Innovative Support and Scholarship for Local Communities
The Center for Rural Partnerships connects the needs and goals of rural communities to the research, outreach, and educational capacity of the University. Our partners include community groups, policy makers, schools, elected officials, health-care providers, economic developers, the arts, entrepreneurs, and others who are working together to promote a high quality of life in rural New Hampshire. Our work falls into three essential areas:
Partnership development: Using its knowledge base of partners and contacts, the Center creates opportunities for rural stakeholders to develop collaborative projects with the University’s students and faculty or with other regional partners.
Community-level applied research: The Center for Rural Partnerships is a catalyst for the development of engaged, community-driven rural scholarship. We help community partners develop research questions, identify funding sources, and partner with student and faculty researchers at both Plymouth State and other institutions.
Educational programming and workshop development: The Center works with community partners to create and present faculty-led workshops, civic engagement sessions, and educational programming across all disciplines and areas of expertise.
Since emerging from the Rural Matters Summit in 2006, the Center for Rural Partnerships has developed an innovative community engagement model that specifically supports the work of our partners while aligning with the outreach and engagement priorities of Plymouth State University. We welcome you to explore these pages, learn more about what we do, and contact us!
What’s Happening @ CRP
Rachelle Lyons and Marylynn Cote, in conjunction with the Plymouth State Office of Sustainability, organized a table serving “solar smoothies” at this year’s Common Ground Environmental Fair.
Daniel Lee was named to New Hampshire’s Economic Development Advisory Council as economist for a three-year term. He attended his first meeting in March.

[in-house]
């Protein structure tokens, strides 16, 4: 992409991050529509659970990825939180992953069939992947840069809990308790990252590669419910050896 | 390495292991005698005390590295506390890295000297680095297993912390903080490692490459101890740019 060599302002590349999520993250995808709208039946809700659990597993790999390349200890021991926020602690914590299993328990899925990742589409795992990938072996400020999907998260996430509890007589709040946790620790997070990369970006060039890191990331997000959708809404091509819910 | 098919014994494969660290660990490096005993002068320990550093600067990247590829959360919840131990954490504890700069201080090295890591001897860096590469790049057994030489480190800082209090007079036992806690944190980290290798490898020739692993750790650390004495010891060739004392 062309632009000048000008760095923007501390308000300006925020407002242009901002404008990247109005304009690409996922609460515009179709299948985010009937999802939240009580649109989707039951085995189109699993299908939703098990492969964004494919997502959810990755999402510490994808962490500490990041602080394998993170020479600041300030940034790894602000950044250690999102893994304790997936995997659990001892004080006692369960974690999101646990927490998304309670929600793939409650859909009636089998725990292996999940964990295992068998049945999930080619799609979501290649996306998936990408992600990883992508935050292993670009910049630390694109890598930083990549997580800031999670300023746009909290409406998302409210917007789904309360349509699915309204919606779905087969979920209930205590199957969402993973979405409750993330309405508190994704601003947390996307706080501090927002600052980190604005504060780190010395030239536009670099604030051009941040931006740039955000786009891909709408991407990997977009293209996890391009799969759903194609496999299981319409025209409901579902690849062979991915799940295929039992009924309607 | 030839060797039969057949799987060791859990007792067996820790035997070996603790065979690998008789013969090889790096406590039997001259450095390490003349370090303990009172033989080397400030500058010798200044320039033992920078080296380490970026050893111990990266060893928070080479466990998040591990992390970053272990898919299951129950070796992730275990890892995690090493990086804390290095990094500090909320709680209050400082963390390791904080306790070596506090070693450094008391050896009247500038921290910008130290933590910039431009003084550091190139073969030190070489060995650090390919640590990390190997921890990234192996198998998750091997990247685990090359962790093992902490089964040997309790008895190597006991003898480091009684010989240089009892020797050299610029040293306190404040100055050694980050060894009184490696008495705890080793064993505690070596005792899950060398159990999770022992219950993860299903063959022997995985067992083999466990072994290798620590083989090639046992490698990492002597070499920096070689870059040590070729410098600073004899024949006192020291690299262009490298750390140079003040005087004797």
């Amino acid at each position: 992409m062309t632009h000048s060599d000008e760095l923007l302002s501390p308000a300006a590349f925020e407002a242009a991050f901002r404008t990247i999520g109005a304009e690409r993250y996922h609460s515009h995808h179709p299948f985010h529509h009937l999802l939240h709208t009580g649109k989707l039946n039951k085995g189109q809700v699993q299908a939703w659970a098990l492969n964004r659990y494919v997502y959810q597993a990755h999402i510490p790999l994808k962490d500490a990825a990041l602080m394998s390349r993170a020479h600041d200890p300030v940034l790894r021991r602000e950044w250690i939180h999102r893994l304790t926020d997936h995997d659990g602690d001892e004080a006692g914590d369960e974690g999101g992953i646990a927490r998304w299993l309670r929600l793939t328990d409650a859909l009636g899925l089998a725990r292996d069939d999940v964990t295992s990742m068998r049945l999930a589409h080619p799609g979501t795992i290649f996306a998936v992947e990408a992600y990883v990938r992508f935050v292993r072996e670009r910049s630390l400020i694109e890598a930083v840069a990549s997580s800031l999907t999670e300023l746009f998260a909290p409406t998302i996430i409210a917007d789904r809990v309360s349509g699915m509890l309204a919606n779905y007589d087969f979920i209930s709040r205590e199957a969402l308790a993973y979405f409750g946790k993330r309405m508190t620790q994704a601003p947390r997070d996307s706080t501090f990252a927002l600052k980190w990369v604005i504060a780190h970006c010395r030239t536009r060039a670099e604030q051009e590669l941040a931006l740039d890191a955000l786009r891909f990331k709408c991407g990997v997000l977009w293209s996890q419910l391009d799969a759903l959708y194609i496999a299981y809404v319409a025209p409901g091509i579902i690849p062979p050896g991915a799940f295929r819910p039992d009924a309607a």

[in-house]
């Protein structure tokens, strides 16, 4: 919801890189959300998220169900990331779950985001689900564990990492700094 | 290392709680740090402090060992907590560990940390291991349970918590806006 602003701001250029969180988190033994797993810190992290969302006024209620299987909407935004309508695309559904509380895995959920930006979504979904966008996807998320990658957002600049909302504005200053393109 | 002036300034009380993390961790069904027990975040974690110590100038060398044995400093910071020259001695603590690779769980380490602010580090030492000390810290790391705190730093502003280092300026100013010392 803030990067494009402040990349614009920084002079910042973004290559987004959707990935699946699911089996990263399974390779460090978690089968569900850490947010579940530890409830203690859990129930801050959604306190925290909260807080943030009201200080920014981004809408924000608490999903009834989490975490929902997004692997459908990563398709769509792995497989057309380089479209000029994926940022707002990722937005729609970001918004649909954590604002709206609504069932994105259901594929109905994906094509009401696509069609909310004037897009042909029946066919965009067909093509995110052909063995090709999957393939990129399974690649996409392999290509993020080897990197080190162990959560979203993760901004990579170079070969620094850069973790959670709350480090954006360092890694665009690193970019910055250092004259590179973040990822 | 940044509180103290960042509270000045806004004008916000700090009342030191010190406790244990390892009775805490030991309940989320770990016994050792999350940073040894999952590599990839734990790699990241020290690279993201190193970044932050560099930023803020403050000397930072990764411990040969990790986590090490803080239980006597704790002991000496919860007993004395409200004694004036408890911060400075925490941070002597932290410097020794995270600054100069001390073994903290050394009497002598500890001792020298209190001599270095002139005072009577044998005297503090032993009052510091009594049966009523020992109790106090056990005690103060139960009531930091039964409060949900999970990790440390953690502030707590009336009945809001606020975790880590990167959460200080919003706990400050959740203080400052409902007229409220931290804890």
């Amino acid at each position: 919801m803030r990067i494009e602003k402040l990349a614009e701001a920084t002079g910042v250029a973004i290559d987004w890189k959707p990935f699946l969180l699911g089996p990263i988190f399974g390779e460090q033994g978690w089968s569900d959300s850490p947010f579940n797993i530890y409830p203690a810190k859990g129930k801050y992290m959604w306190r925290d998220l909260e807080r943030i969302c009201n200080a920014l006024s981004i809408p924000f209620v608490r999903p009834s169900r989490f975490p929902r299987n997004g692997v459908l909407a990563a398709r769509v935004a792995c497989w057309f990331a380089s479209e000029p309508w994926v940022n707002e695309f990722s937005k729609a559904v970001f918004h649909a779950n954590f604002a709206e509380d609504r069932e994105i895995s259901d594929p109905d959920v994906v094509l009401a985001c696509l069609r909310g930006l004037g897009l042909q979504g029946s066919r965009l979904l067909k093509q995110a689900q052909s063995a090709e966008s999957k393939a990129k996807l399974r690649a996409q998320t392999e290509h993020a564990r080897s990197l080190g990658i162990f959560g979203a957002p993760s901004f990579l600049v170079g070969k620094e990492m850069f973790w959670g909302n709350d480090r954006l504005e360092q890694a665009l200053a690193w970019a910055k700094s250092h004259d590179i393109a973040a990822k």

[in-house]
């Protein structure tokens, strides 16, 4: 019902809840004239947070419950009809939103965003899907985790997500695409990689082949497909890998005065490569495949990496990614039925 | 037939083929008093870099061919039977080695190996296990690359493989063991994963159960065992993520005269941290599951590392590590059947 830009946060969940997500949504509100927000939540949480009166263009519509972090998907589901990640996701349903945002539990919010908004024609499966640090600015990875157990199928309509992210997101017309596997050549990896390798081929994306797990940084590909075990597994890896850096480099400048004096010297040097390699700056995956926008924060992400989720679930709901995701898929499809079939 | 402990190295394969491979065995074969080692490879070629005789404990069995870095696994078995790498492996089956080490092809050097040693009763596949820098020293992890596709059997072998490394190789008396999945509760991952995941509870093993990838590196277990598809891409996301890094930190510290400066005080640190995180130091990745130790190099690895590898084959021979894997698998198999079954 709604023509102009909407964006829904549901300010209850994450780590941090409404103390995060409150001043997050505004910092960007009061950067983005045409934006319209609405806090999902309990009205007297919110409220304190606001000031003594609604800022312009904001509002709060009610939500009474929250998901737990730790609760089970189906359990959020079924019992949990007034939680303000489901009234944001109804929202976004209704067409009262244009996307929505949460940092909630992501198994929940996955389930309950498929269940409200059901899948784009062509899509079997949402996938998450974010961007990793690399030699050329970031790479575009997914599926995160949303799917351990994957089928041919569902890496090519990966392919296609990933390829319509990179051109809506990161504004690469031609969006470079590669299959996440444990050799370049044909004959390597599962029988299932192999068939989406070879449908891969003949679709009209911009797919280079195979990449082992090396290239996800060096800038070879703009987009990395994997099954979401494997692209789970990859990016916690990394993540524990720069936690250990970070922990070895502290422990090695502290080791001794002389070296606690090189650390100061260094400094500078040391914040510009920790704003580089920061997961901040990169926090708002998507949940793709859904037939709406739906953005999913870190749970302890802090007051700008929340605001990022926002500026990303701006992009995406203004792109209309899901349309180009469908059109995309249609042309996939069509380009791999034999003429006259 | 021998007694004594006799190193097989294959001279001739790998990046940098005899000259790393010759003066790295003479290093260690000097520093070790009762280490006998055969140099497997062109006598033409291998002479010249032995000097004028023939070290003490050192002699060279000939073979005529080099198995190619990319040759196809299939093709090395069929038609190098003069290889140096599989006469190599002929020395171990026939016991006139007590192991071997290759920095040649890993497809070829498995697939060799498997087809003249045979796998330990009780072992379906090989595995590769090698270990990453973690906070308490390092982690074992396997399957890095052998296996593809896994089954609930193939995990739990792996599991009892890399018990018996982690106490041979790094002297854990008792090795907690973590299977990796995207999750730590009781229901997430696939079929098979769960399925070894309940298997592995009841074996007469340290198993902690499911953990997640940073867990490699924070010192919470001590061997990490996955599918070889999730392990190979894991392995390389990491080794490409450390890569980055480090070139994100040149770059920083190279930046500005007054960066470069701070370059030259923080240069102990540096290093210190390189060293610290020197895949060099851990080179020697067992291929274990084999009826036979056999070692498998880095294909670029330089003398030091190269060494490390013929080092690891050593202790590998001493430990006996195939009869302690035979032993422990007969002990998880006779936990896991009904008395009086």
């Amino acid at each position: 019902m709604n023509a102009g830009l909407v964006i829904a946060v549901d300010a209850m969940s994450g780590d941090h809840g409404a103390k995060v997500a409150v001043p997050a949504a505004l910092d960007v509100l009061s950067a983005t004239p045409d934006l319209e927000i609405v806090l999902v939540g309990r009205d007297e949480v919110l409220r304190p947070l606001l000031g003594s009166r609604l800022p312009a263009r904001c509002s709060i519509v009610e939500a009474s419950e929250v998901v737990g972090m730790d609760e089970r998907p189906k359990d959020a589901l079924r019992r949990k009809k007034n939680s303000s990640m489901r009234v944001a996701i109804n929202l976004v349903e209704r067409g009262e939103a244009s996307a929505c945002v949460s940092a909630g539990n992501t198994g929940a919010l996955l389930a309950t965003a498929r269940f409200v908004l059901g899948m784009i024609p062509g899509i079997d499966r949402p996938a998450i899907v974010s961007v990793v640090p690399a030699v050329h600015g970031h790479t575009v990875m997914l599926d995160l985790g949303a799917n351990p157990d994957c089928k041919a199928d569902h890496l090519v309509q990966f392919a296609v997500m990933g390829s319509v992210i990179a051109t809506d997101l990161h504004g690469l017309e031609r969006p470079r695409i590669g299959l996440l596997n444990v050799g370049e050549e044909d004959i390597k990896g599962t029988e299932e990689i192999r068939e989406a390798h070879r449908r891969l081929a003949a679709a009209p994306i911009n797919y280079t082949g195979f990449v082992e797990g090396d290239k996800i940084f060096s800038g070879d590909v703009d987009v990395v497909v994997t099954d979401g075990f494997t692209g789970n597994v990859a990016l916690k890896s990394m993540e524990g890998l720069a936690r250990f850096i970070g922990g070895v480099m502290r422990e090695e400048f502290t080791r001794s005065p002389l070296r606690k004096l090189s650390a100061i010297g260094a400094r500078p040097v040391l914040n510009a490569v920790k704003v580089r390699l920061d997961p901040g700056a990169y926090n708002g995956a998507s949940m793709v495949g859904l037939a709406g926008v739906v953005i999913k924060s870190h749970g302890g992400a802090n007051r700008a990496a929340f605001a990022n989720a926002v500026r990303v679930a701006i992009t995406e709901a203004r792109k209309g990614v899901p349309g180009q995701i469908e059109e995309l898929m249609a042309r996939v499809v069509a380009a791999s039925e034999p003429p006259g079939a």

Ben Amsden facilitated a discussion on “Rural Development Around National Parks and Forests” for a group of Russian national park directors hosted by the World Affairs Council of New Hampshire.
Graduate student Micah Hall presented his research project titled “A Visual Approach to Generating Normative Standards of Quality for Two Squam Lake, New Hampshire Hiking Trails” at PSU’s 2014 Student Showcase of Excellence.
Gradutate student Jessica Wilhelm, along with undergradute student Taylor Dillingham also presented their research project titled “Meat Production, Processing and Market Demand in New Hampshire” at PSU’s 2014 Student Showcase of Excellence.
Daniel Lee and the Center for Rural Partnerships have been awarded two contracts to provide research services – one from the Appalachian Mountain Club to perform an economic impact analysis of their backcountry hut system, and one from the New Hampshire Timber Owner’s Association to articulate the impact of logging activities in Coos and Grafton Counties.
As part of the CRP’s Coos County Outreach Initiative, Rachelle Lyons worked with Social Science student Taylor Dillingham to conduct a membership survey and facilitate action planning for the North Country Farmer’s Coop.
Ben Amsden submitted a research report describing the demographic, activity, and spending profiles of New Hampshire visitors during the summer seasons of 2012 and 2013 to the New Hampshire Department of Travel and Tourism Development. To learn more about CRP’s in partnership with the Institute for NH Studies, click here!
The Center’s Student Engagement Laboratory welcomes Brittany Snow (COGS), who will be working with Ann Berry on her Training for Educators in Rural Areas (SATERA) project. This project is funded in part by the Center’s Rural Community Education Institute (RCEI), which funds faculty projects relating to professional development in Grafton County
Ben Amsden and Mark Okrant participated as panel discussants at a recent Tourism Development Toolkit Series workshop hosted by the Route 3 Retrotour owners association. The workshop, held at Funspot in Weirs Beach, focused on collaborative marketing strategies for regional tourism destinations. To learn more about the Route 3 Retrotour, click here!
The CRP’s Field Engagement Program saw a group of ten students from multiple departments visit a farm in Colebrook to learn about sustainable agriculture in the North Country. The students, led by Rachelle Lyons, spent the day installing a greenhouse, developing irrigation, and completing spring chores.
Ben Amsden facilitated a discussion on “Canadian Visitors to New Hampshire” at the annual USFS frontliner training workshop at White Mountain Attractions in Lincoln.
Rachelle Lyons and Charlie Burke (NH Farm To Restaurant Connection) gave a talk titled “The Local Food Movement In New Hampshire – Why It Matters” at NHTI as part of their “Wings Of Knowledge” lecture series.
The Ammonoosuc Atlantic Salmon Survey:
An Experience in Service Learning
Environmental Science and Policy undergraduates recently partnered with NH Fish & Game and Trout Unlimited on the Ammonoosuc Atlantic Salmon Survey.
Students had a chance to build field skills, network with professionals. It also prompted deep consideration of just how complex environmental decision making can be. Students asked questions about why fish stocking programs even exsist, what implications stocked fish populations have on native populations. The experience underscored the relationship among environmental, social and economic concerns
For more info and to check out the video follow this link to the PSU YouTube channel: